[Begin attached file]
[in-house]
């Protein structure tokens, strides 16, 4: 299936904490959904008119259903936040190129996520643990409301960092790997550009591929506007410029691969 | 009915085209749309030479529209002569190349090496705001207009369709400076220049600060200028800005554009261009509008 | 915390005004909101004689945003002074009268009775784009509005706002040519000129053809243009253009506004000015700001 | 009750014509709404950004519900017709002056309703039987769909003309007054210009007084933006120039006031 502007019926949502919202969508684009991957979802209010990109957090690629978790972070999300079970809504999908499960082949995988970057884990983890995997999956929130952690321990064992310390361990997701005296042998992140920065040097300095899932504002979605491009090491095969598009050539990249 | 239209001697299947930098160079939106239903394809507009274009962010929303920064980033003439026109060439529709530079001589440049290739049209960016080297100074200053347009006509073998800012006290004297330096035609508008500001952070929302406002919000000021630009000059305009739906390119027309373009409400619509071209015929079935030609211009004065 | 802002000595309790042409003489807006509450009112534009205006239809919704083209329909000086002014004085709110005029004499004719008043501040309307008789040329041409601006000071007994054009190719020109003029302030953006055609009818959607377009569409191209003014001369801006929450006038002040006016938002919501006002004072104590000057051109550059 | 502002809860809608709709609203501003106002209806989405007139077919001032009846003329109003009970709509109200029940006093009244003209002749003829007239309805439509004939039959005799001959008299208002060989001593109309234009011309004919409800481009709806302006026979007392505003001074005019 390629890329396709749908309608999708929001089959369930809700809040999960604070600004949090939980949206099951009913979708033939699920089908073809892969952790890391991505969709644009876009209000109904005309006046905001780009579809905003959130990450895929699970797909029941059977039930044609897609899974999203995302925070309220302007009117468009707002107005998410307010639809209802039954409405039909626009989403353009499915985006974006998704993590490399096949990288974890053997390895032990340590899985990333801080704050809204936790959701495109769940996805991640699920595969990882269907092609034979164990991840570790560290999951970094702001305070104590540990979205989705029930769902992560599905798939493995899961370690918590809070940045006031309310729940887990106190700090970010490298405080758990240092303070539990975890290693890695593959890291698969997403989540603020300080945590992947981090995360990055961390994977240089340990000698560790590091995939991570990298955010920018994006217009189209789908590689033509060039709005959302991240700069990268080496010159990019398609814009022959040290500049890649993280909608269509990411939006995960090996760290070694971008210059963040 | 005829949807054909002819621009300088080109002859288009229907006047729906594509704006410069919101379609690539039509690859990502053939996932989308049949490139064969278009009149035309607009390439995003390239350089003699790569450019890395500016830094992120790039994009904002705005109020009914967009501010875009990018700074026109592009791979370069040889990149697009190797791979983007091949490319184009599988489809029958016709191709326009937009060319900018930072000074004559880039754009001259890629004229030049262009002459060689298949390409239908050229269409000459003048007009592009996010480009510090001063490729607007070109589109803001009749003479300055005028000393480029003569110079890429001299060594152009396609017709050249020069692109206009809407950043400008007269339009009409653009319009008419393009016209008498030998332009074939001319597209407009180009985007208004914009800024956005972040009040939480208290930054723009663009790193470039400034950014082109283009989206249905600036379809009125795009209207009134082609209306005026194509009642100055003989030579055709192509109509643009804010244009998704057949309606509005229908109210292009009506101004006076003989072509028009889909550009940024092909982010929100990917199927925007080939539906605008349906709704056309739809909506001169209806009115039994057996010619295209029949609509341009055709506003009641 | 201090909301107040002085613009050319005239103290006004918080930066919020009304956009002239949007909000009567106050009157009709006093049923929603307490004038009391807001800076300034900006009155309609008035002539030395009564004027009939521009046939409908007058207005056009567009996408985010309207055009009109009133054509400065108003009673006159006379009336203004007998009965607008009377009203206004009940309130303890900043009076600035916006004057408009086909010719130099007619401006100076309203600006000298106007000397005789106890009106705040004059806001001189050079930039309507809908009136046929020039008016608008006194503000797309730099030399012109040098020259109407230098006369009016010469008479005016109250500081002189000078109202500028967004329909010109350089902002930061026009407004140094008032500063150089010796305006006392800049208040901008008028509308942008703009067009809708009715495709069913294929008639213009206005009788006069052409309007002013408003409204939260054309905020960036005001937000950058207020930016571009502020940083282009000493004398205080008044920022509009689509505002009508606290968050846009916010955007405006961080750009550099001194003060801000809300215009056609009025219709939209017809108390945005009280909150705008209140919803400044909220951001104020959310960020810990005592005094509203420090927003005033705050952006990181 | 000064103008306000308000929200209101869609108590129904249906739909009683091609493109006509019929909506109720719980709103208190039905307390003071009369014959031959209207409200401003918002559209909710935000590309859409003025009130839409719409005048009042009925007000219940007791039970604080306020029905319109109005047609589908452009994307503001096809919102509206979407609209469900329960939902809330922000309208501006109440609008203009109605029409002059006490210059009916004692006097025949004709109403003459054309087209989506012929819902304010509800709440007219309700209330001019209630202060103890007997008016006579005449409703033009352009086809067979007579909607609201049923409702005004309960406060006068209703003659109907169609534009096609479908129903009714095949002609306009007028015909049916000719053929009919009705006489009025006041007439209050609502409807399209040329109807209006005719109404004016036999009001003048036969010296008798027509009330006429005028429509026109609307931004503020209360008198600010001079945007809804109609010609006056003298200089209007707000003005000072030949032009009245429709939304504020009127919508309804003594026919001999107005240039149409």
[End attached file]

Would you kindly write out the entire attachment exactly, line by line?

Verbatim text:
[in-house]
């Protein structure tokens, strides 16, 4: 299936904490959904008119259903936040190129996520643990409301960092790997550009591929506007410029691969 | 009915085209749309030479529209002569190349090496705001207009369709400076220049600060200028800005554009261009509008 | 915390005004909101004689945003002074009268009775784009509005706002040519000129053809243009253009506004000015700001 | 009750014509709404950004519900017709002056309703039987769909003309007054210009007084933006120039006031 502007019926949502919202969508684009991957979802209010990109957090690629978790972070999300079970809504999908499960082949995988970057884990983890995997999956929130952690321990064992310390361990997701005296042998992140920065040097300095899932504002979605491009090491095969598009050539990249 | 239209001697299947930098160079939106239903394809507009274009962010929303920064980033003439026109060439529709530079001589440049290739049209960016080297100074200053347009006509073998800012006290004297330096035609508008500001952070929302406002919000000021630009000059305009739906390119027309373009409400619509071209015929079935030609211009004065 | 802002000595309790042409003489807006509450009112534009205006239809919704083209329909000086002014004085709110005029004499004719008043501040309307008789040329041409601006000071007994054009190719020109003029302030953006055609009818959607377009569409191209003014001369801006929450006038002040006016938002919501006002004072104590000057051109550059 | 502002809860809608709709609203501003106002209806989405007139077919001032009846003329109003009970709509109200029940006093009244003209002749003829007239309805439509004939039959005799001959008299208002060989001593109309234009011309004919409800481009709806302006026979007392505003001074005019 390629890329396709749908309608999708929001089959369930809700809040999960604070600004949090939980949206099951009913979708033939699920089908073809892969952790890391991505969709644009876009209000109904005309006046905001780009579809905003959130990450895929699970797909029941059977039930044609897609899974999203995302925070309220302007009117468009707002107005998410307010639809209802039954409405039909626009989403353009499915985006974006998704993590490399096949990288974890053997390895032990340590899985990333801080704050809204936790959701495109769940996805991640699920595969990882269907092609034979164990991840570790560290999951970094702001305070104590540990979205989705029930769902992560599905798939493995899961370690918590809070940045006031309310729940887990106190700090970010490298405080758990240092303070539990975890290693890695593959890291698969997403989540603020300080945590992947981090995360990055961390994977240089340990000698560790590091995939991570990298955010920018994006217009189209789908590689033509060039709005959302991240700069990268080496010159990019398609814009022959040290500049890649993280909608269509990411939006995960090996760290070694971008210059963040 | 005829949807054909002819621009300088080109002859288009229907006047729906594509704006410069919101379609690539039509690859990502053939996932989308049949490139064969278009009149035309607009390439995003390239350089003699790569450019890395500016830094992120790039994009904002705005109020009914967009501010875009990018700074026109592009791979370069040889990149697009190797791979983007091949490319184009599988489809029958016709191709326009937009060319900018930072000074004559880039754009001259890629004229030049262009002459060689298949390409239908050229269409000459003048007009592009996010480009510090001063490729607007070109589109803001009749003479300055005028000393480029003569110079890429001299060594152009396609017709050249020069692109206009809407950043400008007269339009009409653009319009008419393009016209008498030998332009074939001319597209407009180009985007208004914009800024956005972040009040939480208290930054723009663009790193470039400034950014082109283009989206249905600036379809009125795009209207009134082609209306005026194509009642100055003989030579055709192509109509643009804010244009998704057949309606509005229908109210292009009506101004006076003989072509028009889909550009940024092909982010929100990917199927925007080939539906605008349906709704056309739809909506001169209806009115039994057996010619295209029949609509341009055709506003009641 | 201090909301107040002085613009050319005239103290006004918080930066919020009304956009002239949007909000009567106050009157009709006093049923929603307490004038009391807001800076300034900006009155309609008035002539030395009564004027009939521009046939409908007058207005056009567009996408985010309207055009009109009133054509400065108003009673006159006379009336203004007998009965607008009377009203206004009940309130303890900043009076600035916006004057408009086909010719130099007619401006100076309203600006000298106007000397005789106890009106705040004059806001001189050079930039309507809908009136046929020039008016608008006194503000797309730099030399012109040098020259109407230098006369009016010469008479005016109250500081002189000078109202500028967004329909010109350089902002930061026009407004140094008032500063150089010796305006006392800049208040901008008028509308942008703009067009809708009715495709069913294929008639213009206005009788006069052409309007002013408003409204939260054309905020960036005001937000950058207020930016571009502020940083282009000493004398205080008044920022509009689509505002009508606290968050846009916010955007405006961080750009550099001194003060801000809300215009056609009025219709939209017809108390945005009280909150705008209140919803400044909220951001104020959310960020810990005592005094509203420090927003005033705050952006990181 | 000064103008306000308000929200209101869609108590129904249906739909009683091609493109006509019929909506109720719980709103208190039905307390003071009369014959031959209207409200401003918002559209909710935000590309859409003025009130839409719409005048009042009925007000219940007791039970604080306020029905319109109005047609589908452009994307503001096809919102509206979407609209469900329960939902809330922000309208501006109440609008203009109605029409002059006490210059009916004692006097025949004709109403003459054309087209989506012929819902304010509800709440007219309700209330001019209630202060103890007997008016006579005449409703033009352009086809067979007579909607609201049923409702005004309960406060006068209703003659109907169609534009096609479908129903009714095949002609306009007028015909049916000719053929009919009705006489009025006041007439209050609502409807399209040329109807209006005719109404004016036999009001003048036969010296008798027509009330006429005028429509026109609307931004503020209360008198600010001079945007809804109609010609006056003298200089209007707000003005000072030949032009009245429709939304504020009127919508309804003594026919001999107005240039149409």